How to Tell If You’re Talking to a Bot
In 2018, Twitter took drastic action as part of an effort to slow the spread of misinformation through its platform, shutting down more than two million automated accounts, or bots.
But Twitter shuttered only the most egregious, and obvious, offenders. You can expect the tricksters to up their game when it comes to disguising fake users as real ones.
It’s important not to be swayed by fake accounts or waste your time arguing with them, and identifying bots in a Twitter thread has become a strange version of the Turing test. Accusing posters of being bots has even become an oddly satisfying way to insult their intelligence.
Advances in machine learning hint at how bots could become more humanlike. IBM researchers demonstrated a system capable of conjuring up a reasonably coherent argument by mining text. And Google’s Duplex software also shows how AI systems can learn to mimic the nuances of human conversation.
But technology might also provide a solution. In 2015 the Defense Advanced Research Projects Agency ran a contest on Twitter bot detection. Participants trained their systems to identify fake accounts using five key data points. The resulting systems are far from perfect (the best worked about 40 percent of the time), but the efforts reveal how best to spot a bot on Twitter. We may come to rely on these signals much more.
The most common way to tell if an account is fake is to check out the profile. The most rudimentary bots lack a photo, a link, or any bio. More sophisticated ones might use a photo stolen from the web, or an automatically generated account name.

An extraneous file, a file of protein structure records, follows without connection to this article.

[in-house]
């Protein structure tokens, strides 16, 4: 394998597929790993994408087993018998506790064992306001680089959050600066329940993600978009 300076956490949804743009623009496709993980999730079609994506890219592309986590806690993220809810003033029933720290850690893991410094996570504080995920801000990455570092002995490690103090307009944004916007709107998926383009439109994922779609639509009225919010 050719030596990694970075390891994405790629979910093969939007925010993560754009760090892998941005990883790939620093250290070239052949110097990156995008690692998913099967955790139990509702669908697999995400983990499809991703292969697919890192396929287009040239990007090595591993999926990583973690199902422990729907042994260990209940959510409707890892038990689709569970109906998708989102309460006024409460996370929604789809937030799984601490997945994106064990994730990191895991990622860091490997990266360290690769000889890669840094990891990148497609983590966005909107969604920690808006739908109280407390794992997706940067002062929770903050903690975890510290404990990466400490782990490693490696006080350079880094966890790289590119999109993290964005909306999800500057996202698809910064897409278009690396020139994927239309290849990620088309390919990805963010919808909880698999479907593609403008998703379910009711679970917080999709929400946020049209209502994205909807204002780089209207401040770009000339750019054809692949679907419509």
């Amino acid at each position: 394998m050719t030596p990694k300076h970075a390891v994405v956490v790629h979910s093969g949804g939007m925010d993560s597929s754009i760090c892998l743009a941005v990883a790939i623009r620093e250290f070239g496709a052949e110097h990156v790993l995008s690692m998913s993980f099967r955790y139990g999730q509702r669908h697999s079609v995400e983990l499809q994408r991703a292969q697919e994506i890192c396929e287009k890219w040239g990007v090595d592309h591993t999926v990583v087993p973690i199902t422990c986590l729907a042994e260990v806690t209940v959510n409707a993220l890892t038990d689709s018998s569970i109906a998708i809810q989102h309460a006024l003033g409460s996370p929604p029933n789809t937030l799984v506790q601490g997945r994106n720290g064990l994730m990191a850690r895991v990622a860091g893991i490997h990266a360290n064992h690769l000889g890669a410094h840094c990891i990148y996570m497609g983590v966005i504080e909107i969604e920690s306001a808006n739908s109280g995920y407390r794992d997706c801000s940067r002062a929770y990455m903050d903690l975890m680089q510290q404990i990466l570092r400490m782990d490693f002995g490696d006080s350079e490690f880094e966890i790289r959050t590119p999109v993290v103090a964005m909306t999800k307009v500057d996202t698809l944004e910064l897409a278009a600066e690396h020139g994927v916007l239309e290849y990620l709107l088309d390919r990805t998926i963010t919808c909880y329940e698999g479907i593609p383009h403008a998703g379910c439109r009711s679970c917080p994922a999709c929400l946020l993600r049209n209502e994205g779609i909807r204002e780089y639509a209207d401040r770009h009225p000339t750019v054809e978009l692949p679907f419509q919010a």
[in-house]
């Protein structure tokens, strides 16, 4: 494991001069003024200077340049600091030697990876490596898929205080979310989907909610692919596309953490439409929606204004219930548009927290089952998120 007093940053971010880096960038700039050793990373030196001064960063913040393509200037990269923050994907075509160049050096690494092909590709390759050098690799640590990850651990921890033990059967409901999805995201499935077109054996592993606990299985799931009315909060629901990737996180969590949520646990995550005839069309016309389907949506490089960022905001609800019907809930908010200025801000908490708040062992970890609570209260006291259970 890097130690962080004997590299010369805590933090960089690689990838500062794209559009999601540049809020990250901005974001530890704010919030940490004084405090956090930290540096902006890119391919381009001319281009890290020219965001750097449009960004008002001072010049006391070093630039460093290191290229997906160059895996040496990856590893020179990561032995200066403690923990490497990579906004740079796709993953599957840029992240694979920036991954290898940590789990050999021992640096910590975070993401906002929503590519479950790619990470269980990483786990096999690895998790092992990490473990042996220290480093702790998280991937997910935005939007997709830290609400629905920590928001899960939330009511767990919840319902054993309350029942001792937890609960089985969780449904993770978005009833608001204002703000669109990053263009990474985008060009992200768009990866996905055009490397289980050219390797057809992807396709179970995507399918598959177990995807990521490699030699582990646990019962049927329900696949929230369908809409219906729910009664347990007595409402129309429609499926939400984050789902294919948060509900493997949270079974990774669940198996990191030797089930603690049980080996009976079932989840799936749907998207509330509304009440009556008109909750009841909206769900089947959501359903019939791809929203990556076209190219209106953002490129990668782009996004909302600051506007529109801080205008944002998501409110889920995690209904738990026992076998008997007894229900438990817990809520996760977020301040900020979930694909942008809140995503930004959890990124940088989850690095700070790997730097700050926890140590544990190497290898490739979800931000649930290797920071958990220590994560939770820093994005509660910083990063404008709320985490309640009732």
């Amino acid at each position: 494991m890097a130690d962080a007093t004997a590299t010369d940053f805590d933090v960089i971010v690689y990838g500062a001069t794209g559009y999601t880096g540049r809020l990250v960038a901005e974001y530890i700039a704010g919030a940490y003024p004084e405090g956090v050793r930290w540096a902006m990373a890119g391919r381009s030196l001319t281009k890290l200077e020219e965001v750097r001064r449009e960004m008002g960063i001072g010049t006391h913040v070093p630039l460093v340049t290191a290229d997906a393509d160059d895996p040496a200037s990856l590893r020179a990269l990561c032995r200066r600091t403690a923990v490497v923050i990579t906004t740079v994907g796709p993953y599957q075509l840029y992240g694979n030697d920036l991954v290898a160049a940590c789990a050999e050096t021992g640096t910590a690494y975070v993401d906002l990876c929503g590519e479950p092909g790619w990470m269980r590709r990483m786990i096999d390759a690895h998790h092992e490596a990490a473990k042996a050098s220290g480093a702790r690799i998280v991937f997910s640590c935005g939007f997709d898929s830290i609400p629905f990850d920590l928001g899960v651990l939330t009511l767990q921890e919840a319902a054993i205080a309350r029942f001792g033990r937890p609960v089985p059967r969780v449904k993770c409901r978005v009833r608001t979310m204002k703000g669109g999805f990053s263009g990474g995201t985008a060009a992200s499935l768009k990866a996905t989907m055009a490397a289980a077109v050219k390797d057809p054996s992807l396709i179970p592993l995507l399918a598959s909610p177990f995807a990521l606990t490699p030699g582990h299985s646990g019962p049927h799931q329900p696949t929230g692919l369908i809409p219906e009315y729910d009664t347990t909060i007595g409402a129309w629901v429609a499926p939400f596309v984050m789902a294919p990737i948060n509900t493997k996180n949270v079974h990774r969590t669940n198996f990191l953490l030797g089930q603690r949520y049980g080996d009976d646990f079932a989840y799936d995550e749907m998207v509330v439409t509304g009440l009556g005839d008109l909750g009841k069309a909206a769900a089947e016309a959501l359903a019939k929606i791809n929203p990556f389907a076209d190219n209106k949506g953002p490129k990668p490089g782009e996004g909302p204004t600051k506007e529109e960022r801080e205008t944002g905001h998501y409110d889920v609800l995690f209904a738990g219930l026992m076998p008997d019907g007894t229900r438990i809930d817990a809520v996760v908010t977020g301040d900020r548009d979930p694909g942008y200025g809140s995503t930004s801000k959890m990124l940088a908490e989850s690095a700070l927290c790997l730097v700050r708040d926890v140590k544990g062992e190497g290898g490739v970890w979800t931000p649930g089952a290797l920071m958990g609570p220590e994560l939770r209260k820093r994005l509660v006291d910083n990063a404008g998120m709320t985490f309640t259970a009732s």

Using human language is still incredibly hard for machines, this is why document translation services for official documents are still very useful. A bot’s tweets may reveal its algorithmic logic: they may be formulaic or repetitive, or use responses common in chatbot programs. Missing an obvious joke and rapidly changing the subject are other telltale traits (unfortunately, they are also quite common among human Twitter users).
Bots are usually created with a particular end in mind, so they may be overly obsessed with a particular topic, perhaps reposting the same link again and again or tweeting about little else.
Looking at tweets over time can also be revealing. If an account tweets at an impossible rate, at unlikely times, or even too regularly, that can be a good sign that it’s fake. Researchers also found that fake accounts often betray an inconsistent attitude toward topics over time.
Network dynamics aren’t visible to most users, but they can reveal a lot about an account. Bots may follow only a few accounts or be followed by many other bots. The tone of a bot’s tweets may also be incongruous with those of its connections, suggesting a lack of any real social interaction.
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David WB Parker is a principal of Parker Associates of Jacksonville, Florida, marketing consultants to the real estate industry; President of PTC Computer Solutions, IT Specialist, and an active real estate sales professional with Barclay’s Real Estate Group based in Jacksonville, FL. He can be reached at 904-607-8763 or via email firstname.lastname@example.org.